I am certainly glad that I raised this question, as Topology Expert has now given some indication what he thinks needs to be done to improve the article. However, it does not seem to me that what he has said justifies the tag. If someone thinks that some topics could be included that are not yet included it seems to me there are two things to consider doing: (1) put them in or (2) suggest on the talk page that someone else do so. The fact that a couple of topics are missing does not justify a complete rewrite. As for the poor structuring, certainly the "Properties" section is an unstructured list, and could be improved by some structuring. However, I have always thought that the complete rewrite tag is for cases where the whole article is really rubbishy, not for any article that could be improved in a few respects. Does anyone else have any opinion on this? JamesBWatson (talk) 17:28, 7 December 2008 (UTC)

Yes but to tell the truth the artile should be like this since its probably as important (if not more important) than vector space.

Topology Expert (talk) 17:45, 7 December 2008 (UTC)

Yes, thank you: providing an example to show how you think the article should be structured was helpful. However, I still see the complete rewrite tag as being for cases where the whole article is really rubbishy. JamesBWatson (talk) 18:02, 7 December 2008 (UTC)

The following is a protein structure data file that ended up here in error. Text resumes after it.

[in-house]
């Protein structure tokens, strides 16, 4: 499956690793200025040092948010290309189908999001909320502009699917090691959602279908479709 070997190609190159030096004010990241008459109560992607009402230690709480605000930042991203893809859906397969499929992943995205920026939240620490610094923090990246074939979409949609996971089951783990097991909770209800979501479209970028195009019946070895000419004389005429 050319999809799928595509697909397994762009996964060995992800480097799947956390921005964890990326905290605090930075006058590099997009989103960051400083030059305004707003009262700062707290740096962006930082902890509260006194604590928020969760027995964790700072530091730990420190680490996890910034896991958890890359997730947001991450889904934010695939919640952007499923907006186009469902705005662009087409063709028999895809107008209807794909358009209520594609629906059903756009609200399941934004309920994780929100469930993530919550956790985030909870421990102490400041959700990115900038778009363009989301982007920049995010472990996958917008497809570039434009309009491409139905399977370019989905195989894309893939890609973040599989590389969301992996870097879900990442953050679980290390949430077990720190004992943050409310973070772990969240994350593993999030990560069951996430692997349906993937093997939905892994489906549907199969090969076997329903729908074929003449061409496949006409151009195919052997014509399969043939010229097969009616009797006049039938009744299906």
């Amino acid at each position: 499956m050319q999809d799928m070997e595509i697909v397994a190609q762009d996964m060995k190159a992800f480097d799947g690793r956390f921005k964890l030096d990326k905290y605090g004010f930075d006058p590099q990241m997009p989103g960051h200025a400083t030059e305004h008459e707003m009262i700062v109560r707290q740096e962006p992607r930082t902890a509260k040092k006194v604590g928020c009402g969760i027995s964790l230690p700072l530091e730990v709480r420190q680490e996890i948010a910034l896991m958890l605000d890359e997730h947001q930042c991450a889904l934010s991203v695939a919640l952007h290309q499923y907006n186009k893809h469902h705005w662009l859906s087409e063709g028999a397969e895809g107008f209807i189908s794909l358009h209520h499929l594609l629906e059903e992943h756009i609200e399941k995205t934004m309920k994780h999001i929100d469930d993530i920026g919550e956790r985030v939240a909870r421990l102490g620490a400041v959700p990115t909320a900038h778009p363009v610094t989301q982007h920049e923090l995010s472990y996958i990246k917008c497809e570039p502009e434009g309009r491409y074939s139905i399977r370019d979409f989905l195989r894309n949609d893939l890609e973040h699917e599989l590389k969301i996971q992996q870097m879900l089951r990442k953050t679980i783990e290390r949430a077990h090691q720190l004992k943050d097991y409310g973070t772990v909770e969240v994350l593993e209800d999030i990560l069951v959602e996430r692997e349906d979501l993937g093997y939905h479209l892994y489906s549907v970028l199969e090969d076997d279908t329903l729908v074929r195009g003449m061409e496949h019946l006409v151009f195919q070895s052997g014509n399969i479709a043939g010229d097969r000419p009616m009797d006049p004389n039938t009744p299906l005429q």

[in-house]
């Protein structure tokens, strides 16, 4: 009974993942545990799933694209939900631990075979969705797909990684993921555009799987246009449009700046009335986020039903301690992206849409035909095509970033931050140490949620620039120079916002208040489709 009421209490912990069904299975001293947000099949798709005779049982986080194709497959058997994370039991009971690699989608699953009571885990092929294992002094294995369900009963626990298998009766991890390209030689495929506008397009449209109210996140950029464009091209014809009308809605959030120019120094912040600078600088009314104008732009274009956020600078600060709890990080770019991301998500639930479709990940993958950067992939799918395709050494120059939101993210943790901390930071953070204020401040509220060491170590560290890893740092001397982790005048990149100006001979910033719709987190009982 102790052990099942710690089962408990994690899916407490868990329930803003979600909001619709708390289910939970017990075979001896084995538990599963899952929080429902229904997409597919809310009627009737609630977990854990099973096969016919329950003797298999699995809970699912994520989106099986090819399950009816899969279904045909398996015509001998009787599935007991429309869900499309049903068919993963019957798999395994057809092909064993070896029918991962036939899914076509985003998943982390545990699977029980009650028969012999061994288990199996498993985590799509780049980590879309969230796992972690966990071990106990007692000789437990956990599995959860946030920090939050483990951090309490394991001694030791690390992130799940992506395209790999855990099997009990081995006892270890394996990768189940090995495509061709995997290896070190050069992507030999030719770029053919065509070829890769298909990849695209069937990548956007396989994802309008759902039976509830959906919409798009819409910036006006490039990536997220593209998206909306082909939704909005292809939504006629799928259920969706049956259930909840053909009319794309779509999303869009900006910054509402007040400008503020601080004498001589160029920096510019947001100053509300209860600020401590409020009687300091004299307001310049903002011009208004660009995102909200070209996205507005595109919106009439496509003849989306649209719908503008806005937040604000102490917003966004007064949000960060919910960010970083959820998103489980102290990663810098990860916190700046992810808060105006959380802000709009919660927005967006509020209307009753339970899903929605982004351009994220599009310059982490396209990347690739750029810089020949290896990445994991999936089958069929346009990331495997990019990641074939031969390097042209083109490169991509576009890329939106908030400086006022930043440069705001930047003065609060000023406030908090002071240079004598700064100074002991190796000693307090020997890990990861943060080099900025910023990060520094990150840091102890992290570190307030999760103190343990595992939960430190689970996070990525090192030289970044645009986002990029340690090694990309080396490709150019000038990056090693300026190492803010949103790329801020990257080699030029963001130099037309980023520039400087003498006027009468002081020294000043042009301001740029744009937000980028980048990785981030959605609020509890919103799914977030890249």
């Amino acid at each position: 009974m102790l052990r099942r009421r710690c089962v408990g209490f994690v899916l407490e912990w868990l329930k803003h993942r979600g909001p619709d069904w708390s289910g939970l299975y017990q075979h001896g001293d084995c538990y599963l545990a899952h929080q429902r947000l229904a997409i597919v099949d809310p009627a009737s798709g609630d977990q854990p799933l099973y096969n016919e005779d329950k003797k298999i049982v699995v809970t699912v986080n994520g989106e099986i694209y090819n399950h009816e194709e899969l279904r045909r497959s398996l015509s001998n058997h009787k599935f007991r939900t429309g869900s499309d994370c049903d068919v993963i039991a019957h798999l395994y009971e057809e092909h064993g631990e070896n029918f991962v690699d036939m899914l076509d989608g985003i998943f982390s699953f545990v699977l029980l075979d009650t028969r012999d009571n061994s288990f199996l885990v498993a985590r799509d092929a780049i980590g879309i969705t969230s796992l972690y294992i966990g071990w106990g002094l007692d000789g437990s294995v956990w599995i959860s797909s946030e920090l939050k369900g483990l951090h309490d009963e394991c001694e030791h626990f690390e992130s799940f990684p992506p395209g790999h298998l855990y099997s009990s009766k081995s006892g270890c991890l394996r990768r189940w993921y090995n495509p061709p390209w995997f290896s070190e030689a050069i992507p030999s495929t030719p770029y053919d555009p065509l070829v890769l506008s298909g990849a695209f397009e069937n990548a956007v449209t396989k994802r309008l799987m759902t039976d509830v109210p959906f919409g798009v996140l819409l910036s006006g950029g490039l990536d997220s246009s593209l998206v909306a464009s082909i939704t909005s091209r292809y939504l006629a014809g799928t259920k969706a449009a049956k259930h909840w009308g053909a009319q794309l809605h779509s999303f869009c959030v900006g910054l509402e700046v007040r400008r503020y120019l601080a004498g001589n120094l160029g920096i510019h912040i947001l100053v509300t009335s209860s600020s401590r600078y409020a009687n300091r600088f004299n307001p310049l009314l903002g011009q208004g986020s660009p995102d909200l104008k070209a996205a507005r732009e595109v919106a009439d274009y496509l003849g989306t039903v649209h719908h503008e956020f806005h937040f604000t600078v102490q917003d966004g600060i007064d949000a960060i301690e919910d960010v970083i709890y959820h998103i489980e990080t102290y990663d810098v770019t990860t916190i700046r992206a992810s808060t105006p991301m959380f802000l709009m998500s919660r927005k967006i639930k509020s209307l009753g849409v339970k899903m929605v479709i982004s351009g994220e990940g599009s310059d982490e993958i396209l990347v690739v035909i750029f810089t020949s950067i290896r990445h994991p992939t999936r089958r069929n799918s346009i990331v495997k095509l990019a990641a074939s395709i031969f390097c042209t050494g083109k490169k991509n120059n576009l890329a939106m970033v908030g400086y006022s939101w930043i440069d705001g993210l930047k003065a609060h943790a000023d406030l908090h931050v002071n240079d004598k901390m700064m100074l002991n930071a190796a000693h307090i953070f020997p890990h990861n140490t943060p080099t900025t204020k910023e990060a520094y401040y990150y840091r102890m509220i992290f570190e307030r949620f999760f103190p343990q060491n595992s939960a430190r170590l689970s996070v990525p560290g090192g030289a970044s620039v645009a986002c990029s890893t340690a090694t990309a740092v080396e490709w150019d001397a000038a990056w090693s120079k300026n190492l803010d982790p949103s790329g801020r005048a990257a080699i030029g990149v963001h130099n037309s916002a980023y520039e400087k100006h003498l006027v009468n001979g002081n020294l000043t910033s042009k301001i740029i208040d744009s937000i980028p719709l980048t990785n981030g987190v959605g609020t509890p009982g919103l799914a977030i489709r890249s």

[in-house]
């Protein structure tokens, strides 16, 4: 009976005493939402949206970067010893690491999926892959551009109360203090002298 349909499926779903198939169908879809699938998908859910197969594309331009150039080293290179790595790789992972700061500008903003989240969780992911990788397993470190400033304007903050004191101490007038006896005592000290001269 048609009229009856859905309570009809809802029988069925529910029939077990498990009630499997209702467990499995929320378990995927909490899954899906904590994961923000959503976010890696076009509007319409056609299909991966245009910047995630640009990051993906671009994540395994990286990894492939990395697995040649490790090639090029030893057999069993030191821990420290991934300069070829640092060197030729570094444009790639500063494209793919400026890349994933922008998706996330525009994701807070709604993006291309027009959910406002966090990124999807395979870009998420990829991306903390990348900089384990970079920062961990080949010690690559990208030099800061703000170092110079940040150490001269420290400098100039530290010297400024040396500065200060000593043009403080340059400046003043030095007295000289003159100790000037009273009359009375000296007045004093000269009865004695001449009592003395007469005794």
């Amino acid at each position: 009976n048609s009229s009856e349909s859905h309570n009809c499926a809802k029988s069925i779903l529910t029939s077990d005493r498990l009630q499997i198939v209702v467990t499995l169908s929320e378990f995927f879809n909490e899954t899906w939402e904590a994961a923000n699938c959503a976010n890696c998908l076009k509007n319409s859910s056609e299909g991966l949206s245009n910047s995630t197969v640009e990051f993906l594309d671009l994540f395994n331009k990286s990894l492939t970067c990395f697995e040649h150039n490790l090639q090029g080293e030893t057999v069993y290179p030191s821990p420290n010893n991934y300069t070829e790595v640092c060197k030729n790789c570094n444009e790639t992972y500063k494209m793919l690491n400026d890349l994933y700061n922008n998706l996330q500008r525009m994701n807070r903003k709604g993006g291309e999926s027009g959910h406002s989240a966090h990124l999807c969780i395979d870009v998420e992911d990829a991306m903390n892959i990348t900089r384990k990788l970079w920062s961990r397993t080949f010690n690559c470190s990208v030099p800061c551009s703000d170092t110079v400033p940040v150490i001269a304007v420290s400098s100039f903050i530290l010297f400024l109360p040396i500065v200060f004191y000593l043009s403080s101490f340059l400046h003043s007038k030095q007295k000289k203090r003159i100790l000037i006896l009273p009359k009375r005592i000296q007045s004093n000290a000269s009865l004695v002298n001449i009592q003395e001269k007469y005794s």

This article does not need a rewrite. Sure it's missing content, but articles needing rewrites are ones that are seriously deficient in many respects, and often have no structure at all. If you look at "vector space" before the flourish of activity that made it what it is now, it wasn't really any better than this article is now, and no rewrite was required to turn it into what it is now. This article has structure (but needs more) and content (but needs) more, that's all. And no, topological groups are not more important than vector spaces. RobHar (talk) 18:05, 7 December 2008 (UTC)

'And no, topological groups are not more important than vector spaces'. That depends on a person's opinion; I can name an important field in the theory of topological groups for every field in vector space theory you mention. In particular, I think many mathematicians will agree that Lie groups are probably the start of modern mathematics.

Topology Expert (talk) 18:57, 7 December 2008 (UTC)